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From Luca Toscano <>
Subject Re: svn commit: r1750953 - /httpd/httpd/trunk/server/util_script.c
Date Sat, 23 Jul 2016 08:12:37 GMT
2016-07-23 1:18 GMT+02:00 Jacob Champion <>:

> On 07/22/2016 01:38 PM, William A Rowe Jr wrote:
>> RFC 7231 § 7.1.1
>> RFC 7232 § 2.2
> Okay, at least we're looking at the same sections then. But I'm not
> finding support for your statement that we must replace completely
> unintelligible Last-Modified values with current timestamps. The closest I
> found was this:
>    An origin server with a clock MUST NOT send a Last-Modified date that
>>    is later than the server's time of message origination (Date).  If
>>    the last modification time is derived from implementation-specific
>>    metadata that evaluates to some time in the future, according to the
>>    origin server's clock, then the origin server MUST replace that value
>>    with the message origination date.
> which does not apply to completely invalid data, just future timestamp
> metadata. A "Last-Modified: complete-junk" header coming from a CGI
> implementation is not a "future" timestamp; it's complete junk, and IMO we
> should not promote it to *any* authoritative value. We should treat it as
> if no Last-Modified header was sent at all.
> Also, since we're talking about CGI here (which IIUC is an implementation
> detail as far as HTTP is concerned), has this to say:
>       Note: HTTP requirements for the date/time stamp format apply only
>>       to their usage within the protocol stream.  Implementations are
>>       not required to use these formats for user presentation, request
>>       logging, etc.
> CGI communication is not part of the protocol stream. As long as we don't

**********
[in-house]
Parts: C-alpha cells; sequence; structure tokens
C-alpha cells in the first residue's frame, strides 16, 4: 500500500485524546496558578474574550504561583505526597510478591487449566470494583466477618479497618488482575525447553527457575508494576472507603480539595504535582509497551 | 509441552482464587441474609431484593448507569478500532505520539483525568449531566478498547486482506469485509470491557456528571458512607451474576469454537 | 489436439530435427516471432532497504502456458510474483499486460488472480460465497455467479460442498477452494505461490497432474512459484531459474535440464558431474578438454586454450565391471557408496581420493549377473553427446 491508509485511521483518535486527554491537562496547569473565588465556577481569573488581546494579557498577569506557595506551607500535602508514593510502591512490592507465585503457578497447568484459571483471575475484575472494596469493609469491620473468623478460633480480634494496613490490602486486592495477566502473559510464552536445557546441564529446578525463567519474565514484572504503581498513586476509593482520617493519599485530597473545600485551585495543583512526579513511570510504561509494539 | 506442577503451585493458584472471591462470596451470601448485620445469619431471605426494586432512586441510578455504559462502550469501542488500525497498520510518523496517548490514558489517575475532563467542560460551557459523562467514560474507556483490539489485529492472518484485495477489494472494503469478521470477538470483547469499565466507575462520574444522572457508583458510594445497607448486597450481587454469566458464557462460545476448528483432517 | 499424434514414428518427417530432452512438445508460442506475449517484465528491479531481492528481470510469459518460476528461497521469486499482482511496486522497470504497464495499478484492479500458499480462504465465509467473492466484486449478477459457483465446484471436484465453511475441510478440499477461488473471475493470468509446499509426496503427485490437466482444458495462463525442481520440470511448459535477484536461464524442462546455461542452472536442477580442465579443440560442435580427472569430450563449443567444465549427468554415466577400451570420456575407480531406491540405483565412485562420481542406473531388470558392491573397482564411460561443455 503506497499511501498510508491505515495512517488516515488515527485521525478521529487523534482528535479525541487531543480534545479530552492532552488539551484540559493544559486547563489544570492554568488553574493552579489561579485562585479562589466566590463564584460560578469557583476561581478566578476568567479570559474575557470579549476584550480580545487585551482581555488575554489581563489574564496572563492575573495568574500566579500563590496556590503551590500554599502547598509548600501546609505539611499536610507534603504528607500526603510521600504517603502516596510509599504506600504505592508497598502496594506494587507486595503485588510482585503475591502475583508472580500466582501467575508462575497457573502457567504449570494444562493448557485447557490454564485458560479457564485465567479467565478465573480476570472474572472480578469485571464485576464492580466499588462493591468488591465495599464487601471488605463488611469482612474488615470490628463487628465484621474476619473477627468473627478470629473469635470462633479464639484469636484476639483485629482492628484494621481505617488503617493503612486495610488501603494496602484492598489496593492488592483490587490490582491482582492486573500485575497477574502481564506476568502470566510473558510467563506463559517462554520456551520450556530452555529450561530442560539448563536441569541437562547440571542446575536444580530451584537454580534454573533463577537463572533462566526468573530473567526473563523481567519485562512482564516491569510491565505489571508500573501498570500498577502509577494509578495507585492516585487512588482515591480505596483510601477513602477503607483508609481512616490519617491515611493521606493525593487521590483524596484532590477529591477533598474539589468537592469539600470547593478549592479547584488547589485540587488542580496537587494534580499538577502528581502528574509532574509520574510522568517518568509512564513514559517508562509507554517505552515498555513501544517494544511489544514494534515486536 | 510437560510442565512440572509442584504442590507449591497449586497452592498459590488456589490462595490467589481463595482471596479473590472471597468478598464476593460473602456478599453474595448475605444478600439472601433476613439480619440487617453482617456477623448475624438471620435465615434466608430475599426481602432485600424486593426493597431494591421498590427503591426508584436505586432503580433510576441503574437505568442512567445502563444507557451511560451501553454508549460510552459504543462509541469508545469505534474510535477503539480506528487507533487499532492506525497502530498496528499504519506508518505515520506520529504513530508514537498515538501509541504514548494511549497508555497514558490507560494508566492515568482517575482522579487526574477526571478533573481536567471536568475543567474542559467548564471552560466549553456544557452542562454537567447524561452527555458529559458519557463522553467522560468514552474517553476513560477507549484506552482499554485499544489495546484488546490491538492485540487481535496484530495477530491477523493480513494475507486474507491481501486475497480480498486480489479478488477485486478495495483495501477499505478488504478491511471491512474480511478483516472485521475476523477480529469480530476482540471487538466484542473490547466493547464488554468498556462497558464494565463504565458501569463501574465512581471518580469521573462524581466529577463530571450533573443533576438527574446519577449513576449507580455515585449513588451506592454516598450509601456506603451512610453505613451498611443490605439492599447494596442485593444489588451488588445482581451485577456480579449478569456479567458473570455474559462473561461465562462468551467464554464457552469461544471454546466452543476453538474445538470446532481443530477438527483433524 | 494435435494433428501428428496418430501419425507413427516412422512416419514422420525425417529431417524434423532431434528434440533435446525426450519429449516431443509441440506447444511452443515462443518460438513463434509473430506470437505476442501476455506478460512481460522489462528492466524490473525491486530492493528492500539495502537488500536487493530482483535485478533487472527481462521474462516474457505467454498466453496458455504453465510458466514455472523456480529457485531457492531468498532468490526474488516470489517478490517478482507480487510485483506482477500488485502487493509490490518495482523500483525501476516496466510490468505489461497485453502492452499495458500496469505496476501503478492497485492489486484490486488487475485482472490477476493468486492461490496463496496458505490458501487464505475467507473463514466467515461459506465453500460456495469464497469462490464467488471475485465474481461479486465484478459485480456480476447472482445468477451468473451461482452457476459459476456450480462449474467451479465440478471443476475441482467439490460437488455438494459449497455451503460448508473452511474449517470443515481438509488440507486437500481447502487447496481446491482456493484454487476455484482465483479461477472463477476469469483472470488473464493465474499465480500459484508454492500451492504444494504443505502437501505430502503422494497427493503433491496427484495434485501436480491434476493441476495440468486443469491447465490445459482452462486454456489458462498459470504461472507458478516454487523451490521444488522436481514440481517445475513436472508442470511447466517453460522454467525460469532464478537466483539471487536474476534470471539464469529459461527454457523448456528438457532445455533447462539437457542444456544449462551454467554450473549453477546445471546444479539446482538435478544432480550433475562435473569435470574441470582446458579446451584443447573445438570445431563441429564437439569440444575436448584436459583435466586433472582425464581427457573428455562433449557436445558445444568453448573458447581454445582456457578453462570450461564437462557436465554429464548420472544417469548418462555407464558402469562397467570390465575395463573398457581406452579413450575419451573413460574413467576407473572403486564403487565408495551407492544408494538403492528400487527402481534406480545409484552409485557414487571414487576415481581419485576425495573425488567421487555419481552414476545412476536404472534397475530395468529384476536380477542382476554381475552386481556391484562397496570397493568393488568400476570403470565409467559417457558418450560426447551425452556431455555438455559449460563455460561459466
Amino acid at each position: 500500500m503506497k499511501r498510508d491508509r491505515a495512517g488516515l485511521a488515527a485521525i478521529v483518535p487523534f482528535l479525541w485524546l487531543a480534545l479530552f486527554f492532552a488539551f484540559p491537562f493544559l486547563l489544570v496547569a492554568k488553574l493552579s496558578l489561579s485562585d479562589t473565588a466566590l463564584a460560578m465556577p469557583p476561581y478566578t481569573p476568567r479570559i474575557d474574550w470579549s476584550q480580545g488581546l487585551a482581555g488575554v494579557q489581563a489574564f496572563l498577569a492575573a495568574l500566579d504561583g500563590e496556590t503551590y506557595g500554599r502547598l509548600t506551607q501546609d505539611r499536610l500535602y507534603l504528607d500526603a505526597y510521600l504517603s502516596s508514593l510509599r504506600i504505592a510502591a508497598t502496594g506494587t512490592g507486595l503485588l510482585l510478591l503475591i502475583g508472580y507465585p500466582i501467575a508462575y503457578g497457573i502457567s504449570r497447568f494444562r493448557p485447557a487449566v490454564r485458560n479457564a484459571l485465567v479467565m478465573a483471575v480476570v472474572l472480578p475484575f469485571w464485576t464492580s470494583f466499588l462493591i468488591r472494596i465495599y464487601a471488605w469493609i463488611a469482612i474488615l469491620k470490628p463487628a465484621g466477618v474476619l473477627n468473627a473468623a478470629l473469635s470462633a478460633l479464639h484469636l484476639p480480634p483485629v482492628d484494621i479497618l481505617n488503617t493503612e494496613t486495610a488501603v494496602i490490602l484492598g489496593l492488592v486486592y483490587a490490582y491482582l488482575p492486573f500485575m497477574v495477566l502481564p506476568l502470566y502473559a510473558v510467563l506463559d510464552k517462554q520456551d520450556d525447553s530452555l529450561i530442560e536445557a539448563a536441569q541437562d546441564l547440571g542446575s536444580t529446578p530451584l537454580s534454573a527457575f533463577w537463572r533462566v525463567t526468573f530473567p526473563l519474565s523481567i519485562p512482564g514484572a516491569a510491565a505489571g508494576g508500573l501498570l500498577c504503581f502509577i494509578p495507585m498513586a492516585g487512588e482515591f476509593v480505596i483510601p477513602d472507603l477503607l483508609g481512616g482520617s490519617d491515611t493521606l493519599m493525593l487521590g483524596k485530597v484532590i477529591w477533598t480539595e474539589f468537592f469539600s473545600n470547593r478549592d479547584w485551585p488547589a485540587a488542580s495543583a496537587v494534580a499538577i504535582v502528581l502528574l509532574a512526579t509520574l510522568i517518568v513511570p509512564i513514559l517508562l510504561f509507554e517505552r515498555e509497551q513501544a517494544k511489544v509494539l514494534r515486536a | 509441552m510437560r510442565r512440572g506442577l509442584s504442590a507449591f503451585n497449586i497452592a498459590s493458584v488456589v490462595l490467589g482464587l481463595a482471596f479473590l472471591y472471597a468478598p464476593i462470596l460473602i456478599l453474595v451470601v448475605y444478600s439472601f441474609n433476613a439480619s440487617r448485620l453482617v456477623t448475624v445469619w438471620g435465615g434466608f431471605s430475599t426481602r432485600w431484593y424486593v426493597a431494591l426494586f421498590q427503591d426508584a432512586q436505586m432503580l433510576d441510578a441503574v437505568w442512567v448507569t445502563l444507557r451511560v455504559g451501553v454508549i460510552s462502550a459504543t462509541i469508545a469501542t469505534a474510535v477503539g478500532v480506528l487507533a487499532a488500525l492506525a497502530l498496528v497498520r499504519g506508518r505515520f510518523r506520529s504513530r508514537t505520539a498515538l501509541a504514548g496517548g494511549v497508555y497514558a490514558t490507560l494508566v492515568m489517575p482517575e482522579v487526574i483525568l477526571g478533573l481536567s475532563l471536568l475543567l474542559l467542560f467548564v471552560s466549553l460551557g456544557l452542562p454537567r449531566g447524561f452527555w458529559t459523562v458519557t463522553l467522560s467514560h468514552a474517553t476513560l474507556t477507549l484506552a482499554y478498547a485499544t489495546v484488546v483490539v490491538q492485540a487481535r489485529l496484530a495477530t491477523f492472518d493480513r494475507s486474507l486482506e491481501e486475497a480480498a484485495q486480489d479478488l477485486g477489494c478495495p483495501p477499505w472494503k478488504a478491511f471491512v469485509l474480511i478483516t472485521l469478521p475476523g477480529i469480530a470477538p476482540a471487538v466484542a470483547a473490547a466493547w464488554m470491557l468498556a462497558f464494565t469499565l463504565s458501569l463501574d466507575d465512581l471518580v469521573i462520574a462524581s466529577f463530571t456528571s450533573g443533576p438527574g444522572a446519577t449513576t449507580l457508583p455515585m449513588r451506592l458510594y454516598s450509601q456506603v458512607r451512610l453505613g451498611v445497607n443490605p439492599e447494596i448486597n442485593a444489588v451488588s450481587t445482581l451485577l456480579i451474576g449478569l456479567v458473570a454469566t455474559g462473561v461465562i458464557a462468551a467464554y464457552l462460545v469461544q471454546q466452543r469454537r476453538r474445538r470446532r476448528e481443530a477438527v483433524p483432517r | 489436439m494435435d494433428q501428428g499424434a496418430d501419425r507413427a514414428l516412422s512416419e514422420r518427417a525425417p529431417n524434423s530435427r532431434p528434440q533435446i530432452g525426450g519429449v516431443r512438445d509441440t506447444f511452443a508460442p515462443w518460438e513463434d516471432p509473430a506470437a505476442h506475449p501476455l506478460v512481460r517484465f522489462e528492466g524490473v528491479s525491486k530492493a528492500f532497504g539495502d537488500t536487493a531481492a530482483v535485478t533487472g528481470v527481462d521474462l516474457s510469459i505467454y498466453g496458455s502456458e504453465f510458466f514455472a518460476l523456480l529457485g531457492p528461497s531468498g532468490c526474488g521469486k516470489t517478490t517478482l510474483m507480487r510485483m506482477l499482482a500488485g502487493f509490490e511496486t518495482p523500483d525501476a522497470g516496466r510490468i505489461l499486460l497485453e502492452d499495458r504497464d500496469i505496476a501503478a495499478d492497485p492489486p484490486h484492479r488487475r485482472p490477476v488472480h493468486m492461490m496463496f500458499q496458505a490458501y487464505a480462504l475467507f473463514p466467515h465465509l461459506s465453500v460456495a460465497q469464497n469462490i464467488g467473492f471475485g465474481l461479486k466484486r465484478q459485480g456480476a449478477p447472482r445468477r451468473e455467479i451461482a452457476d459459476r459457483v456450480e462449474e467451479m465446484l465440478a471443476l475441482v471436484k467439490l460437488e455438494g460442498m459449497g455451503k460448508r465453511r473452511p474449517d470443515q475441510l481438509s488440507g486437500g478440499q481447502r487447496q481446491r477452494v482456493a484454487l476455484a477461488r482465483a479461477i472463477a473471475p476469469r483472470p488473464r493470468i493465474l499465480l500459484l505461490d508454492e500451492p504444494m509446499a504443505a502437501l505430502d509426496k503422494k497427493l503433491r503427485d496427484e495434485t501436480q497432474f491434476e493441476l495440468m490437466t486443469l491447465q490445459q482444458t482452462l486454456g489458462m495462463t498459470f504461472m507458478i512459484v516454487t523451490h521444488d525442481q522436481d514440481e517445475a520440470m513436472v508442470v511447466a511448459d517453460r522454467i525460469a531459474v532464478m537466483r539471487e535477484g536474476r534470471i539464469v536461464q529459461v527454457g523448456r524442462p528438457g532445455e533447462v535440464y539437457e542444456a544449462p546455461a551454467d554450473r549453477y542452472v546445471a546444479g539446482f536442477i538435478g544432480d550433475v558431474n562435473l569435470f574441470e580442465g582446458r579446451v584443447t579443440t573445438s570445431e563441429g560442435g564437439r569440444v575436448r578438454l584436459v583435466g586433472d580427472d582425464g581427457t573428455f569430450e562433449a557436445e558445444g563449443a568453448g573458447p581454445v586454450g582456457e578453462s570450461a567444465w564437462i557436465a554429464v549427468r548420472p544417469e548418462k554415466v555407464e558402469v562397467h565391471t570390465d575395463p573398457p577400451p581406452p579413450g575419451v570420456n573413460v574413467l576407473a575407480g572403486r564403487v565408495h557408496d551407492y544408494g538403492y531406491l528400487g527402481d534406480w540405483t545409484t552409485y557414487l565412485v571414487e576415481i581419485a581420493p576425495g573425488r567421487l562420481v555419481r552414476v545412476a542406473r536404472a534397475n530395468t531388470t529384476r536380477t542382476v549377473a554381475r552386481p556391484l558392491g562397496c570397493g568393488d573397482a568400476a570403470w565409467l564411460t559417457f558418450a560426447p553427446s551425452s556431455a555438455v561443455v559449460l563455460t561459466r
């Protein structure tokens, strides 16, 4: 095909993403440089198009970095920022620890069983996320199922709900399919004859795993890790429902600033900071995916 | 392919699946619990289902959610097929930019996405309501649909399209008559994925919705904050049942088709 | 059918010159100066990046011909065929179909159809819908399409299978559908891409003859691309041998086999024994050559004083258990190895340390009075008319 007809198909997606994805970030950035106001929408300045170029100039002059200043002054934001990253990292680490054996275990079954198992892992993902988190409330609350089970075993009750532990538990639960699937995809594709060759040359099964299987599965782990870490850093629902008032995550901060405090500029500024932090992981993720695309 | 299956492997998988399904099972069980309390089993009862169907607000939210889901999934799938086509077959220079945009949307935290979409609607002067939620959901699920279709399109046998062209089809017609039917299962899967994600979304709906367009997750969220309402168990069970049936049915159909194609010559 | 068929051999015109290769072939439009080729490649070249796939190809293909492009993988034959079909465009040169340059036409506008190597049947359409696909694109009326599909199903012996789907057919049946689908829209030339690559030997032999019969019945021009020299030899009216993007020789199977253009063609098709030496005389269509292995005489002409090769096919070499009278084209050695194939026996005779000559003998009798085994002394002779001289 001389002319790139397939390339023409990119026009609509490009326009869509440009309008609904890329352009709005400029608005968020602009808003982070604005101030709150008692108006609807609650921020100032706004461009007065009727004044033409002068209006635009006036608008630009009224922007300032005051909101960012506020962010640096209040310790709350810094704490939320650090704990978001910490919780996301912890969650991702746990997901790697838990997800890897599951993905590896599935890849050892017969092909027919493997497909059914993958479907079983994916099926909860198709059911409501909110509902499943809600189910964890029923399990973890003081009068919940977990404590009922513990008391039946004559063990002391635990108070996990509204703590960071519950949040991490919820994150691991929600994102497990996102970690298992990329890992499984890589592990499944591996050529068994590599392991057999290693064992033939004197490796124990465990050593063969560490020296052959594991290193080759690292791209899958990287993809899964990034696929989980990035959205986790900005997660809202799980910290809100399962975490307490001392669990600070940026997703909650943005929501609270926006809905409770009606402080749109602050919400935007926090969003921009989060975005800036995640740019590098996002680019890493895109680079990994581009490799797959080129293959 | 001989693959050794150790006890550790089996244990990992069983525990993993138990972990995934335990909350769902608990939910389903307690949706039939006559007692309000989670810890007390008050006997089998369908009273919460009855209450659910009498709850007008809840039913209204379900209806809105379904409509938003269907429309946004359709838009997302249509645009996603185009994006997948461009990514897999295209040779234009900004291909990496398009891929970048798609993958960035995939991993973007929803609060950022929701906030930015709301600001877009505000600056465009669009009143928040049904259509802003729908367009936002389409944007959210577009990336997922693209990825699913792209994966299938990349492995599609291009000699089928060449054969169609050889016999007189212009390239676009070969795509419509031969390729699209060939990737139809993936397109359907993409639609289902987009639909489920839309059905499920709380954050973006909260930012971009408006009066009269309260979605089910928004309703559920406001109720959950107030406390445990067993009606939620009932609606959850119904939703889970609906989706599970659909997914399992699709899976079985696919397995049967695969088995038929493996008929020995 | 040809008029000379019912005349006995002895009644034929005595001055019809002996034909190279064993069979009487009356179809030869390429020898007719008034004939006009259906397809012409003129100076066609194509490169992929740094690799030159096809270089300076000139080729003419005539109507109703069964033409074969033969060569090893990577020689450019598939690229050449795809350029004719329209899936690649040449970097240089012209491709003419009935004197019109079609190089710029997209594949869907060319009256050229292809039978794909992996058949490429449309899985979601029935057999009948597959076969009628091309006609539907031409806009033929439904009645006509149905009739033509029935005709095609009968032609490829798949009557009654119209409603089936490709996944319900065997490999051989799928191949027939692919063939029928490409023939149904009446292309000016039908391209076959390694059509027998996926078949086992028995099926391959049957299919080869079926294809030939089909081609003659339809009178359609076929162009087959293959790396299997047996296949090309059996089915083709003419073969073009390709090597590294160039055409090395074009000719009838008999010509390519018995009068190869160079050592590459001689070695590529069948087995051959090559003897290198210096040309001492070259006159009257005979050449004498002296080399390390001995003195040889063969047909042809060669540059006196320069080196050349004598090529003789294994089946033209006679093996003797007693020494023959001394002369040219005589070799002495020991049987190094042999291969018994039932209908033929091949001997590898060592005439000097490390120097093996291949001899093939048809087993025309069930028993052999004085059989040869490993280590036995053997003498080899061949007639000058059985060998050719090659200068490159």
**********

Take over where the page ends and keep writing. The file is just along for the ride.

> run afoul of any CGI-related RFCs that lock us into a specific
> interpretation of junk header data, 723x appears (to me) to have no
> prohibition on fixing up or removing bad HTTP-dates coming from an internal
> CGI backend. It's up to us to determine what is most correct/useful
> behavior. (The situation might be different if we were talking about a
> cache or a proxy, but we're not.)
> Am I missing any relevant sections here?
> (Unfortunately I won't be able to continue my part of the conversation
> next week since I'll be out of the office; hopefully others will put in
> their two cents.)
First of all thanks all for the good discussion, I am going to add my two
cents. So I can see two relevant and separate changes:

1) Any invalid value like "Last-Modified: foo" (that generates a
APR_DATE_BAD from APR) should be considered bogus and dropped, leaving a
meaningful trace for the admin. This would be great in my opinion since
httpd should be a "safe net" for honest mistakes made by backend developers
that might accidentally introduce bogus headers like this one. I am not
seeing any good use case that would legitimate turning a value like "foo"
into a valid GMT datetime.

2) Interpreting header values not strictly allowed turning them into a
valid GMT datetime value would be a good feature for httpd and something
that our users will like (as stated for example by the person that brought
up this issue on users@), but we need of course to consider the RFCs first.
As Jacob pointed out I don't see any piece of the 723x RFCs stating clearly
that the new proposed behavior is wrong, but I also value a lot William's
experience in dealing with RFCs so it might be good to re-think the patch
to something less intrusive like This patch would
be a compromise between my initial proposal and Yann's.


PHP script returning Last-Modified: Sat, 23 Jul 2016 10:00:27 +0200
GMT now: Sat, 23 Jul 2016 08:00:27 GMT

Header returned by httpd: Last-Modified: Sat, 23 Jul 2016 08:00:27 GMT

util_script.c(564): [client ::1:44380]   Last-Modified: Sat, 23 Jul 2016
10:00:27 +0200
util_script.c(683): [client ::1:44380] The Last-Modified header value 'Sat,
23 Jul 2016 10:00:27 +0200' (in the future considering the GMT timezone)
has been replaced with 'Sat, 23 Jul 2016 08:00:27 GMT'
http_filters.c(835): [client ::1:44380]   Last-Modified: Sat, 23 Jul 2016
08:00:27 GMT

The wording could be different of course, I am a non native english speaker
so please let me know if there is anything better than these messages.

Caveat: any httpd processing time would be added to the final Last-Modified
value, something that confused a lot the person that brought up this issue
on users@ (original repro case from users@:

I am happy with any solution that we choose, as long as we reach a final
and shared agreement without getting stuck for too long (with the risk of
adding dust and dropping this change completely).



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